Rathbone said on Thursday that it will pay 104 million pounds in cash and shares, from a new share issue, for Glasgow-based Speirs' 6.7 billion pounds in assets, with further shares to be paid out if earnings targets are met.
Rathbone has played a lead role in industry consolidation, as rising regulatory and other costs push smaller fund managers to join forces, and as the firm looks to increase the amount of money it invests directly on behalf of clients.
As part of that strategy, it discussed merging with peer Smith & Williamson last year, but the deal was eventually ditched.
Speirs was established more than 100 years ago and employs 38 investment professionals servicing more than 8,500 clients. After the takeover the two firms will combine their Glasgow offices, making it the group's biggest office after London.
As well as sharing costs, the deal will also give Speirs' clients access to a broader range of products and services, including ethical investments.
"From the outset of our engagement, both teams have recognised how compatible they are in culture, investment philosophy and dedication to client service," Rathbone Chief Executive Philip Howell said.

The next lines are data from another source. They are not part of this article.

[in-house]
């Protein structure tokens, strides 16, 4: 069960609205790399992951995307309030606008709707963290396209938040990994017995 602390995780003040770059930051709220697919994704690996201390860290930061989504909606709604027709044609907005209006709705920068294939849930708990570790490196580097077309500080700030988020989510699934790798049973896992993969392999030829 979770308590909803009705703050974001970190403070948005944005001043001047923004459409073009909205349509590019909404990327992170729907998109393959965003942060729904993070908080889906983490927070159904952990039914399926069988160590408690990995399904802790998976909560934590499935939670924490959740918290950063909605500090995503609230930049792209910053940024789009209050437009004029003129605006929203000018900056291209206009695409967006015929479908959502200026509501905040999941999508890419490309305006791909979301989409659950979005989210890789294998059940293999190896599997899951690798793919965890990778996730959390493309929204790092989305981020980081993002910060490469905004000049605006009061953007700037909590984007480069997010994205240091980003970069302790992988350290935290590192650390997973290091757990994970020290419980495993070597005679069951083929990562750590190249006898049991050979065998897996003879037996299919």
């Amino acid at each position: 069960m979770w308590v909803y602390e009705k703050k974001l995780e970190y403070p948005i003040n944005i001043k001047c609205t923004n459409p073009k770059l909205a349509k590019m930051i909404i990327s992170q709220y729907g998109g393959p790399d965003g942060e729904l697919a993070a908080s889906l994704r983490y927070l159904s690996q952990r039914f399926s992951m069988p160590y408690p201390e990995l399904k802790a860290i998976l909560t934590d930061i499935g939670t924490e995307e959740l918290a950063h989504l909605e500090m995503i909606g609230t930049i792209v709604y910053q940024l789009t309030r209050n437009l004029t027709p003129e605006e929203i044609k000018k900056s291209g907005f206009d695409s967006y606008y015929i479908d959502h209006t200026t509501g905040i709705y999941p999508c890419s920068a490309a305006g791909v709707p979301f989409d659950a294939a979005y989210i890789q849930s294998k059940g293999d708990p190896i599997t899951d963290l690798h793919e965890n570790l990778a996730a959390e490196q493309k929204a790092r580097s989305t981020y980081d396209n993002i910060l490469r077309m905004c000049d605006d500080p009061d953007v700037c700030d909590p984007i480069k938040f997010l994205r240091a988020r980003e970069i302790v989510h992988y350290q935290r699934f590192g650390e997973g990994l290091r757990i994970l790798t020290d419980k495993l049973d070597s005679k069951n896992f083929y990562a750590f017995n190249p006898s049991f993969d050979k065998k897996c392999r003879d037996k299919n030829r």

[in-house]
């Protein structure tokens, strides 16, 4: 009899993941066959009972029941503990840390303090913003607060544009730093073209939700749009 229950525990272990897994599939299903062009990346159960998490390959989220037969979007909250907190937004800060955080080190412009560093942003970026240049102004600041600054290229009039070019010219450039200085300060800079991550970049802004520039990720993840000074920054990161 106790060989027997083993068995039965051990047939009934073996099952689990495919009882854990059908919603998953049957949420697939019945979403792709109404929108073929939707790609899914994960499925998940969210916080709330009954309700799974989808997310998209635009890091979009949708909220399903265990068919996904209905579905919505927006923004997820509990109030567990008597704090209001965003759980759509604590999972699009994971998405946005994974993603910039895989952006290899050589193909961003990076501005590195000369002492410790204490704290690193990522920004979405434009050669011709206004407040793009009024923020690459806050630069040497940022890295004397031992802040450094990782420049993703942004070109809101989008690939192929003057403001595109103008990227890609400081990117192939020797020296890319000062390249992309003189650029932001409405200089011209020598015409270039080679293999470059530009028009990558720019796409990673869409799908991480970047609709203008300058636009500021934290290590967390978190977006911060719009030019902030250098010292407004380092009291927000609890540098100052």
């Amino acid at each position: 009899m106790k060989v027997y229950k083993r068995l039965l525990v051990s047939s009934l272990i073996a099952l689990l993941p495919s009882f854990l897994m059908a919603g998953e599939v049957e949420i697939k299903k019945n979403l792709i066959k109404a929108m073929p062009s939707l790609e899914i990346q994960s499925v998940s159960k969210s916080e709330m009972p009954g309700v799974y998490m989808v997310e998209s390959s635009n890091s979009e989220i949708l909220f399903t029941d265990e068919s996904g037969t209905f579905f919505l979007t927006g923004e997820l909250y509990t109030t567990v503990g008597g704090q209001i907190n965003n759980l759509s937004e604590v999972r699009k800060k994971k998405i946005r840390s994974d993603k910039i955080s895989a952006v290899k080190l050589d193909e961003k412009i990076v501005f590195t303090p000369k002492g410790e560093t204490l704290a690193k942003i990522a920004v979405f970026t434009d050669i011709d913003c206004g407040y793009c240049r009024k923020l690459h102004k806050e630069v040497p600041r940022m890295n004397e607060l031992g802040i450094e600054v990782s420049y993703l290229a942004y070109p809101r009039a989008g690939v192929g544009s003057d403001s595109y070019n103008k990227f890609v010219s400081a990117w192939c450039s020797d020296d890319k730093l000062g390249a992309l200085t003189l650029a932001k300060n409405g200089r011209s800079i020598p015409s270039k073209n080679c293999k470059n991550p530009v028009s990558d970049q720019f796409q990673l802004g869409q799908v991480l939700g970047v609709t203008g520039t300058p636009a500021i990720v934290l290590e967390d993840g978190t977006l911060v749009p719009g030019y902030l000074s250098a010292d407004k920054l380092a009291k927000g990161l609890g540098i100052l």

"Speirs & Jeffrey represents an ideal strategic, professional and geographic fit with Rathbones and we look forward to working together both to develop our business in Scotland and deliver compelling returns for our shareholders."
At 0802 GMT, shares in Rathbone were down 0.2 percent, broadly in line with the FTSE mid-cap index <.FTMC>.
Rathbone said it plans to pay an initial 79 million pounds in cash, funded from a combination of internal cash and the proceeds of a 60 million pounds equity placing, which amounts to 5 percent of Rathbone's existing share capital, announced separately on Thursday.
The rest of the initial payment will be in shares, through the issue of 1 million new Rathbone shares worth 25 million pounds. Payouts linked to earnings targets could see up to a further 5.8 million shares paid out, it said.
The deal is expected to be marginally accretive to earnings per share in the first full year following completion, and will boost EPS by 8 percent in the third full year with a return on investment of 13 percent by then, Rathbone said.
(Reporting by Simon Jessop; Editing by Susan Fenton)
By Simon Jessop and Sinead Cruise